AAMC MCAT Outline: Folkways, Mores, and Taboos

MP 172: AAMC MCAT Outline: Folkways, Mores, and Taboos

Session 172

In content category seven B of the AAMC Outline, we’ll be looking at types of societal norms. Can you tease apart the subtle differences?

We have Phil from Next Step Test Prep to help us break down these concepts so you can hopefully do better on the MCAT and get the score that you want!

Listen to this podcast episode with the player above, or keep reading for the highlights and takeaway points.

[03:05] An Overview of Section 7B

One of the most confusing things in section 7B is all about norms –what’s normal and what isn’t. Society has some idea of what is normal and what you should and shouldn’t be doing. And those are called norms.

Some norms are different than others. Folkways, Mores, and Taboos. Some of these vary in severity. So it’s really important to know the difference between these.

The MCAT is not going to give you the obvious question. For instance, they’re going to give you all three or four of these terms related to this topic. And folkways, mores, and taboos are all very related. Hence, you want to make sure you’re able to tell the difference.

'Try to anticipate what the MCAT writers are actually going to be asking you.'Click To Tweet

[04:15] Different Levels of Severity

'Folkway is the less severe, more is the more severe, and taboo is the last category in the things that you can't talk about at all.'Click To Tweet

Folkway is like what normal people should do. If somebody always shook hands with their left hand, it would be weird. It wouldn’t be immoral. It’s just odd and not normal.

A possible good strategy to remember here is when you say “folkway”, it’s like driveways or parkways and people use them all the time. It’s a norm in society to use those things. So a folkway is something that’s normal.

Mores are a little bit more severe. It’s something based on morals.

Taboos are like a whole other level. It’s really serious. These are things you can’t even talk about or things you’re not supposed to touch on. Racism can be more of a more.

Taboo can be things like cannibalism, incest, or necrophilia. These are things you can’t really talk about without not having people judging you for talking about them. It’s a whole other class of scenarios there.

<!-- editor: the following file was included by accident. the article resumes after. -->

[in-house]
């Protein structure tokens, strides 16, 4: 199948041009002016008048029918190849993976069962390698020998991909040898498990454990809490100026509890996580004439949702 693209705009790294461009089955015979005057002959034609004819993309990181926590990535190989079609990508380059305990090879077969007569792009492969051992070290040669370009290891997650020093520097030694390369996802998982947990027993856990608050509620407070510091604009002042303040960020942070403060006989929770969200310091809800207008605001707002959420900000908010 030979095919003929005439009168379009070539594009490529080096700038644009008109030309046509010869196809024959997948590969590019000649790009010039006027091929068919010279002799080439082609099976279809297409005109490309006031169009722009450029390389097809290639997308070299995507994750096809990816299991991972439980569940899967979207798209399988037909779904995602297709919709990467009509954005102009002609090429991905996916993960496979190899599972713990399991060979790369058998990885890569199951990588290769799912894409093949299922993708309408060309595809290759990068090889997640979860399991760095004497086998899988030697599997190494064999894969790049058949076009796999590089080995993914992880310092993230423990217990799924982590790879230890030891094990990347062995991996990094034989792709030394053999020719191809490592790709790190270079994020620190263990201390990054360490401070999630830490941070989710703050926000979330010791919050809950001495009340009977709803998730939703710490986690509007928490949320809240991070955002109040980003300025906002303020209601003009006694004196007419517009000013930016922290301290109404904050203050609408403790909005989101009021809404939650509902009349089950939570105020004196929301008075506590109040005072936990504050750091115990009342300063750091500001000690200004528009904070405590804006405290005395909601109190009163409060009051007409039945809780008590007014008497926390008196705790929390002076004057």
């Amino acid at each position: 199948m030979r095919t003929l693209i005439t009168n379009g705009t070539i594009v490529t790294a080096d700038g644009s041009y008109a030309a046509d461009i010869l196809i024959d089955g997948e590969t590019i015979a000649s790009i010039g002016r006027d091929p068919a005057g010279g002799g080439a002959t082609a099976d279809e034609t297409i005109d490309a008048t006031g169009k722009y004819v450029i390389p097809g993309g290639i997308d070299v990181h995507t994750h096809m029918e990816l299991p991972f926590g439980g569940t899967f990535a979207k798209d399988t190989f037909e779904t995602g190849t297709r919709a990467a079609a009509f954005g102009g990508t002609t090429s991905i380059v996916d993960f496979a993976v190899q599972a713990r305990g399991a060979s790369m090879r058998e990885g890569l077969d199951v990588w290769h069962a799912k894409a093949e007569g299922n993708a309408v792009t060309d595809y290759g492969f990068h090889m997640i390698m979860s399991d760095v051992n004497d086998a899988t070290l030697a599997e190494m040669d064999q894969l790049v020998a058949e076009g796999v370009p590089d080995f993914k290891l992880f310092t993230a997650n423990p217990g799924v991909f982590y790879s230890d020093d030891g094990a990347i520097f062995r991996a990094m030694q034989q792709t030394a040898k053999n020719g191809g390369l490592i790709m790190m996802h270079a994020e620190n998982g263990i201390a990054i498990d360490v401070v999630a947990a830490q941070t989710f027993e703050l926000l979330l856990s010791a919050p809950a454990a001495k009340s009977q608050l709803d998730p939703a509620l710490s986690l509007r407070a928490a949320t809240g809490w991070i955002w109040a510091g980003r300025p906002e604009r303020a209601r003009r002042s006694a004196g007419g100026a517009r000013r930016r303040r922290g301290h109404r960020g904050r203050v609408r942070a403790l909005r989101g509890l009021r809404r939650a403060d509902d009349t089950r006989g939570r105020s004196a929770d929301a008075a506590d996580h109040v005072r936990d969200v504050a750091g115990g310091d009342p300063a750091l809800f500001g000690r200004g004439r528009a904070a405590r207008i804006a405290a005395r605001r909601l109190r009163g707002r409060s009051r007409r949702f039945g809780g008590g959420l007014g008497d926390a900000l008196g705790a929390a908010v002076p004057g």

'Taboos are way more extreme to the point you don't even talk about them.'Click To Tweet

[07:40] Things Can Change Over Time

Interestingly, these things can change over time as societies change and society views things differently. 

For instance, in the 50’s, getting cheated on or when you’re divorced, you don’t talk about that. It’s like a taboo topic. But now, if someone’s divorce, that doesn’t even probably fit into the “more.” Divorce is even the norm now.

[08:28] Possible Question on the MCAT

'You may consider it a folkway but the way the question is phrased makes it something different.'Click To Tweet

A possible question on the MCAT is that certain people with certain religions find it improper and immoral to talk about putting pumpkins up for Halloween. For those people, it would be considered more although we would probably consider it as a folkway.

The MCAT could crank up the difficulty one notch. They would give something you would define it one way but the way the question is worded can be switched around to make it more complex. So you have to play it in the perspective of who they’re talking about.

[09:40] Breaking the Norms: Anomie and Deviance

There are two new terms when you break up the norms – anomie and deviance. Anomie is when the norms break down. All of a sudden, the rules start to become less rigid, with some shades of gray.

For example, during WWII, there were norms that women had to stay at home while men work. Then when war broke, women started to work at a factory because we needed more people out there while men were fighting in the war. The rules of society start to break down based upon what is going on.

'Anomie is the breakdown of norms.'Click To Tweet

A possible question that could appear on the MCAT is what’s going on with a certain society or sub-culture as things change in that culture? Another example is a homogenous society vs. a heterogeneous society.